WALPE recommends government intervention to even women participation in politics

Libinance Dokora and Phillipa Jaja

A local civic organisation group has expressed concerns over the decline in the number of women participating in the 2023 harmonized elections citing failure by the government to implement reforms that promote a conducive political environment.

The utterances are made on the back of various stakeholders who have raised concerns about the unfair alienation of women in politics as Zimbabwe heads for the August 2023 elections.

Speaking during a press conference on Wednesday, the Women’s Academy for Leadership and Political Excellency (WALPE) media and Information Technology officer Jessie Chihota said government was paying a blind eye to proposed electoral reforms supposed to engineer free and participation of women in politics.

“WALPE is deeply concerned with the political environment, preceding the August 2023 harmonized elections, Women’s rights organizations WALPE included advocated for electoral reforms that promote free and participation of women in political processes as both candidates and voters but today none of the reforms were implemented.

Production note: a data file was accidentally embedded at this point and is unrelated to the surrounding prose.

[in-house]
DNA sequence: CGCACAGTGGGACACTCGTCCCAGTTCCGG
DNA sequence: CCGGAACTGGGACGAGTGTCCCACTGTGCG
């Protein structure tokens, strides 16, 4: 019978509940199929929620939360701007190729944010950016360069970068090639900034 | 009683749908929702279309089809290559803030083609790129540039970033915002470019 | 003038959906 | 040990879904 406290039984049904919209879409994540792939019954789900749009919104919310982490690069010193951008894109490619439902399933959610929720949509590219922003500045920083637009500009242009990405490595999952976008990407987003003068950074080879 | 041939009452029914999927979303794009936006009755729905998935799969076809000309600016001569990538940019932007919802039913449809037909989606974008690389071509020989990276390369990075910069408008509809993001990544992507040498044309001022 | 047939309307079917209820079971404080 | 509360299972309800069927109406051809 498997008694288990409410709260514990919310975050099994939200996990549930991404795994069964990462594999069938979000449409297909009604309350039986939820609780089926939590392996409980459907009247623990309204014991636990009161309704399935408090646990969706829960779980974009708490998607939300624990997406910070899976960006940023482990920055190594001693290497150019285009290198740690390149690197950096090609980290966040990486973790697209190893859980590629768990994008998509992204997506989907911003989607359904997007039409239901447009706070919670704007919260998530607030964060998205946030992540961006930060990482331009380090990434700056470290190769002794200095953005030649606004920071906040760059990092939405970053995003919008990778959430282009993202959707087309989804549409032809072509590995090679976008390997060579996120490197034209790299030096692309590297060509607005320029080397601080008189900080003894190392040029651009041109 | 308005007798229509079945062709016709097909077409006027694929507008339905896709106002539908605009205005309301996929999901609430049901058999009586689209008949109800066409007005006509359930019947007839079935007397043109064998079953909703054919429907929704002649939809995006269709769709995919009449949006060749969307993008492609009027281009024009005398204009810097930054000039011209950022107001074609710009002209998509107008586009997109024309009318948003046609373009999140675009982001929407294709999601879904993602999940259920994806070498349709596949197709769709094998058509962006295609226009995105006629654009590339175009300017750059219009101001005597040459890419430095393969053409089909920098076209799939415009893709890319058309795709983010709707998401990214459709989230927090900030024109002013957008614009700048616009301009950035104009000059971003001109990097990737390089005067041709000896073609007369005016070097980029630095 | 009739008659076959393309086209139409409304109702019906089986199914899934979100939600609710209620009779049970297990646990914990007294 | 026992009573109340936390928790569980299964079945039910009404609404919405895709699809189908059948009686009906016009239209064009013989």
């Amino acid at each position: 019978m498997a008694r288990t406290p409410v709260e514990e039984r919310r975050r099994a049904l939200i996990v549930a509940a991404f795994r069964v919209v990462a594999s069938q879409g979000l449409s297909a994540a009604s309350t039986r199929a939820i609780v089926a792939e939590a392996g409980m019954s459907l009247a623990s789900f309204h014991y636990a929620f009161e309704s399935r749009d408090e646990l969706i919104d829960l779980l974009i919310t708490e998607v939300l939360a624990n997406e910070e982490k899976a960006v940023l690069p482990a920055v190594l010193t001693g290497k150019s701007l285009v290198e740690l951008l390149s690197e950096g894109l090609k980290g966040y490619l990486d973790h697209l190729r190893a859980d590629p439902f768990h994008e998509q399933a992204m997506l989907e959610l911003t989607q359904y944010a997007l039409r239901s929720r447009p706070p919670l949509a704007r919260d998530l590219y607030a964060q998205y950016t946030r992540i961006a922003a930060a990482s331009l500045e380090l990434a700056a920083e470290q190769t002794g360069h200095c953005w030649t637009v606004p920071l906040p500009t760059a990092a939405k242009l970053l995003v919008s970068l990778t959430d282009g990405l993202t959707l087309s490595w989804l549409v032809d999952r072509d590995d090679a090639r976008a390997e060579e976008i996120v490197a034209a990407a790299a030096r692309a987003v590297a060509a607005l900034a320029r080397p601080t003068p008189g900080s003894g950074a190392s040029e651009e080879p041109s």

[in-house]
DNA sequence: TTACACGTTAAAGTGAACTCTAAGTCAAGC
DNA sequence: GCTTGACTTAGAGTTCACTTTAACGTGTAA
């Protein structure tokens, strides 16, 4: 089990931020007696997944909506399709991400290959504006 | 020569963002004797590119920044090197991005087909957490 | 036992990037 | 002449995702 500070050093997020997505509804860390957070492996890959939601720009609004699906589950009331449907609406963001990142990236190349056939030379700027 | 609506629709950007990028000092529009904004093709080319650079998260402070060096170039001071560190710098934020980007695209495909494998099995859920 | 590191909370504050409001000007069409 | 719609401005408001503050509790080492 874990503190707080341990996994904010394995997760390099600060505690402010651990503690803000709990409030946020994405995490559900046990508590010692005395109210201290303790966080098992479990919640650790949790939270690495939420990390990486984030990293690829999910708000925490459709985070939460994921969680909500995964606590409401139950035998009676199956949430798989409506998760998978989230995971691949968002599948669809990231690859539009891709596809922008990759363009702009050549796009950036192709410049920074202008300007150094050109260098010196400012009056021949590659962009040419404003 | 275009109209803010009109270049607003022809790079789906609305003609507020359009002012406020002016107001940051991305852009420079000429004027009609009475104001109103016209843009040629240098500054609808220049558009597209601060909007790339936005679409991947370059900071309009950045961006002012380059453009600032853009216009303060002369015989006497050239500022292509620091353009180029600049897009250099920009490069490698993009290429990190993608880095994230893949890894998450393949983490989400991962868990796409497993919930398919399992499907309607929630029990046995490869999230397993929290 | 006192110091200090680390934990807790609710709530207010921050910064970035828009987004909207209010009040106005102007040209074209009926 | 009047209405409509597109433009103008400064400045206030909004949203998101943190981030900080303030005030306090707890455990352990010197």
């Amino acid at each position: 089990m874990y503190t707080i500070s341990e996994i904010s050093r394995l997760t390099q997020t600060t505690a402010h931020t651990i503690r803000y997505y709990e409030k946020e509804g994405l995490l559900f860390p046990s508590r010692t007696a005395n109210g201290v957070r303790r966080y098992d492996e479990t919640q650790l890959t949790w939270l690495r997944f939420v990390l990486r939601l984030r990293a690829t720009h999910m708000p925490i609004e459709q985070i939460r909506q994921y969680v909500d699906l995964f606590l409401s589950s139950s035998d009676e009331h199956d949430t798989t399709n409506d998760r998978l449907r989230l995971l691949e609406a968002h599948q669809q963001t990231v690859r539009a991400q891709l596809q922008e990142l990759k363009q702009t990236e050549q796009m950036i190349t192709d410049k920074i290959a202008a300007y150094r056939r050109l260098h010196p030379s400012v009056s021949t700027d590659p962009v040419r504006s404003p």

“Top on the reforms was the full alignment of 17:56 and 80 of the Constitution with the electoral Act in order to empower the Zimbabwe Electoral Commission (ZEC) to reject electoral party list during the nomination process that are not gender balanced,” she said.

In 2018 the number of women candidates contesting as members of Parliament declined from 237 out of 1648 to 70 women out of 637 candidates contesting in 2023

“The percentage declined from 14 percent to 11 percent and if the Supreme Court upholds the judgment to disqualify 12 Citizens Coalition for Change (CCC) aspiring MPs from Bulawayo from contesting in the elections,”

WALPE also revealed that there is a disturbing record of human rights abuses of women across the political divide in the election season which is mainly attributed as a setback for women aspiring to participate in electoral processes.

“Since January 2023 to date WALPE has recorded many cases of human rights violations against women and these includes threats of violence, online shaming, sexual harassment, assault, arbitrary arrest, body shaming and forced migration. These cases of violence against women varied from one party to another,” Chihota said.

“Political violence both covert and overt remains one of the hindrances of women’s full participation in politics and women are exposed to political violence in different forms such as election administrators, voters and partners of political leaders,” she remarked

4 women contested in the 2018 presidential elections compared to one woman who made it to the ballot.
Elisabeth Valerio, leader of the United Zimbabwe Alliance remains the sole presidential aspirant in a field of 11 men in this year’s elections.

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